4. A psalm of Messiah

This should be read with reference to Christ in Gethsemane.
For thou, Lord, art ready to forgive. The words are not inappropriate, considering how near Jesus came to turning away from the crisis of his mission.
Among the gods (elohim) there is none like unto thee, O Lord. Possibly this means: ‘In the congregation (cp. “assemblies of violent men” in 86:14) of the mighty judges (82:1,6), there are none who act righteously.’

Neither are there any works like unto thy works. These “works” are men and women new-born in Christ — for example, Psalm 145:10-13:

“All thy works shall praise thee, O Lord: and thy saints shall bless thee. They shall speak of the glory of thy kingdom, and talk of thy power; to make known to the sons of men his mighty acts, and the glorious majesty of his kingdom. Thy kingdom is an everlasting kingdom, and thy dominion endureth throughout all generations.”

Rev. 15:3,4 is not only the Song of Moses (Exod. 15:1,11), but also the Song of the Lamb (cp. with Psa. 86:2,8-10).
All nations whom thou hast made shall come and worship before thee, O Lord. The fulness of the Kingdom, when God’s house will have become “a house of prayer for all nations” (Isa. 56:7; Matt. 21:13; Mark 11:17; Luke 19:46; cp. Psa. 22:27-29 and Rev. 15:4)!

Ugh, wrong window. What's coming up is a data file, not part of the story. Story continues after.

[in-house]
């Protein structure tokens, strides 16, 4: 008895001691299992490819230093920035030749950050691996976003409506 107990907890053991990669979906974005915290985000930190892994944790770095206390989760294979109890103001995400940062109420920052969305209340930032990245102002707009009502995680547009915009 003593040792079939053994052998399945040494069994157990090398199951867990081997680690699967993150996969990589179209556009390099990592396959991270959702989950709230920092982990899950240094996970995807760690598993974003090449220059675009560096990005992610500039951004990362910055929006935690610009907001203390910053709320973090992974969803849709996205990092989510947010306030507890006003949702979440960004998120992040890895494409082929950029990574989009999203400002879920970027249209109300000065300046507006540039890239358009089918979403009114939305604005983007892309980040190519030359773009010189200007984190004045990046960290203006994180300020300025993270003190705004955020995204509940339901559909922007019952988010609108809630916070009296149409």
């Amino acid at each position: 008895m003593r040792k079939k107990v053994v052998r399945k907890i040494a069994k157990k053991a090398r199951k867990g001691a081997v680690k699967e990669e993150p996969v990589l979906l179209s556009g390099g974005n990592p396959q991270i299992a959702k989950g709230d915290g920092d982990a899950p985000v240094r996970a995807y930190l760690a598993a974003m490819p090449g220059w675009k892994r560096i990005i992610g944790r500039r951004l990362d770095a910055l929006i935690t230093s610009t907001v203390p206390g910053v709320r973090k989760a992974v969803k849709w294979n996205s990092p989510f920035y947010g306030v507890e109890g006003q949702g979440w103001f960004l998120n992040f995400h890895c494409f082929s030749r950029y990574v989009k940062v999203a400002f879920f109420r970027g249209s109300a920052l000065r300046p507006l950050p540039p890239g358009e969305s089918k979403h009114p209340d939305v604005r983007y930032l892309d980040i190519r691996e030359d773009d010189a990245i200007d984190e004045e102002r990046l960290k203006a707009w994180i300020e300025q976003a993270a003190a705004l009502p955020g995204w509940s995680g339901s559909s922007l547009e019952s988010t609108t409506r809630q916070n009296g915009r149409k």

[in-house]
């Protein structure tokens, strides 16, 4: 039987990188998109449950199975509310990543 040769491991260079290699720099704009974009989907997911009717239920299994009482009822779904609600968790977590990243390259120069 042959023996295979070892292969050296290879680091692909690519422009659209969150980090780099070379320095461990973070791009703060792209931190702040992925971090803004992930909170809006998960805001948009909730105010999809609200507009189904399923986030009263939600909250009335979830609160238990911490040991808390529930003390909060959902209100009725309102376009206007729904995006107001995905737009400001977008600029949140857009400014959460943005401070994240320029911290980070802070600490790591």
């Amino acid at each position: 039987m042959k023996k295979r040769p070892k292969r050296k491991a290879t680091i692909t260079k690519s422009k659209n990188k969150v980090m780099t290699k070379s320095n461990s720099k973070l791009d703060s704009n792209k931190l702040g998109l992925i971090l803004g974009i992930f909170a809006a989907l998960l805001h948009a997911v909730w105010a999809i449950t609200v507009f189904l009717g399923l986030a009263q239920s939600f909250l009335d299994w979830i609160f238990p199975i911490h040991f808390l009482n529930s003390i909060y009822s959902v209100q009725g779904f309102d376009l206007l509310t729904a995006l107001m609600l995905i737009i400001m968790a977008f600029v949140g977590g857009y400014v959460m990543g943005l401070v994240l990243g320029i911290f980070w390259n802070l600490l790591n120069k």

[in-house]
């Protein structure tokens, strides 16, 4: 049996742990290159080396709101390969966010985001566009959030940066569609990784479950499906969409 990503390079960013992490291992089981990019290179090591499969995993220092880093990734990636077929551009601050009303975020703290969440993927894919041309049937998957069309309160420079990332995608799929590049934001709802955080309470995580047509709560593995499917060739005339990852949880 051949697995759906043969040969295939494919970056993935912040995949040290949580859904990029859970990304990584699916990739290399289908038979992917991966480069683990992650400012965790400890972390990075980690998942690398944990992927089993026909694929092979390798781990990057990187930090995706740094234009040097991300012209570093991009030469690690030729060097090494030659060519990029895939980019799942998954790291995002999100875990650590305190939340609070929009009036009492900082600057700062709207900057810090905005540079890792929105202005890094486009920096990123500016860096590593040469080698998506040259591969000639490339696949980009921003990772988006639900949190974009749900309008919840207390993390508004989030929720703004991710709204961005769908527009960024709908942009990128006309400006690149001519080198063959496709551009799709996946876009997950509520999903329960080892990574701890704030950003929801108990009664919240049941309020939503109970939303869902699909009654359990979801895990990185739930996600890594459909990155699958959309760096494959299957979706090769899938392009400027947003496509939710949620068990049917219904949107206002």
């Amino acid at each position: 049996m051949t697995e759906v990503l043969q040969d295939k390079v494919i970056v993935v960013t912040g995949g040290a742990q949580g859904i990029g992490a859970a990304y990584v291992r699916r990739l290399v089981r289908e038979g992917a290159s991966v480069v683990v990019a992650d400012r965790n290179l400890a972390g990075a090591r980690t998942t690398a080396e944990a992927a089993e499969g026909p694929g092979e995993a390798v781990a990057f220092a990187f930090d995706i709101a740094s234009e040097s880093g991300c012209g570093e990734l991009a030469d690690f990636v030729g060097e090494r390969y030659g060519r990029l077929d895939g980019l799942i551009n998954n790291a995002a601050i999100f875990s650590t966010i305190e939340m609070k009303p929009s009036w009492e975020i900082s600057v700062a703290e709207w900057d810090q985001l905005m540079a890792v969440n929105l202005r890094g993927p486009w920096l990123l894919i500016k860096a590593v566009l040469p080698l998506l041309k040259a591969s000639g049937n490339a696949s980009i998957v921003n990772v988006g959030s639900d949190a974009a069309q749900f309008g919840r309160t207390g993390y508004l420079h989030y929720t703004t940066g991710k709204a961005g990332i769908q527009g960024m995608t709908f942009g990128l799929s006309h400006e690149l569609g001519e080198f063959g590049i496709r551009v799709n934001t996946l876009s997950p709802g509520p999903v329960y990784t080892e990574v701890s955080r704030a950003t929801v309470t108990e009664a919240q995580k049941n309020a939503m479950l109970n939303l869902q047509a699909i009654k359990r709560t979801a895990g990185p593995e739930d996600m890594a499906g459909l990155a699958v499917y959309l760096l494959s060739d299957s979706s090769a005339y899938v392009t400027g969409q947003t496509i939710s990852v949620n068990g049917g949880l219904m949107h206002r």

Unite my heart to fear thy Name. Consider the divided inclinations even in the heart of Jesus: “Not my will, but thy will, be done” (Matt. 26:39; Mark 14:36; Luke 22:42). “Only a powerful motive could make a man’s heart one perfect whole” (L.G. Sargent).
I will glorify thy name. This was the dominant idea in all Christ’s life: John 12:28; 13:31; 14:13; 15:8, 17:1,4; etc.

For evermore. The full meaning of this is at present simply inconceivable.
Thou hast delivered my soul from the lowest hell. This signifies not only deliverance from death but also from all the misery of the day of crucifixion: “O my Father... let this cup pass from me” (Matt. 26:39; Mark 14:35,36; Luke 22:42).
Assemblies of violent men is easily transformed, in this context, into the Jewish Sanhedrin (cp. Psa. 22:16).

Men... have not set thee before them. The words imply that they knew this duty but deliberately backed away from it; they were “enlightened rejectors” of God’s Law and — especially — of Jesus, God’s special representative set down in their midst.
Mercy and truth. Without the sacrifice of Christ, there would be no fulfillment whatsoever of any of the Covenants of Promise.
Give thy strength unto thy servant. An angel — probably Gabriel (the “Strong One of God”) — strengthened God’s Servant Jesus in Gethsemane (Luke 22:43).

The son of thine handmaid. This can be a description — in the fullest sense — of the Messiah and of no one else. Mary was the only true handmaid of the Lord (Luke 1:38,48).

Save anticipates the very name of Jesus (Luke 1:31), “for he shall save his people from their sins” (Matt. 1:21).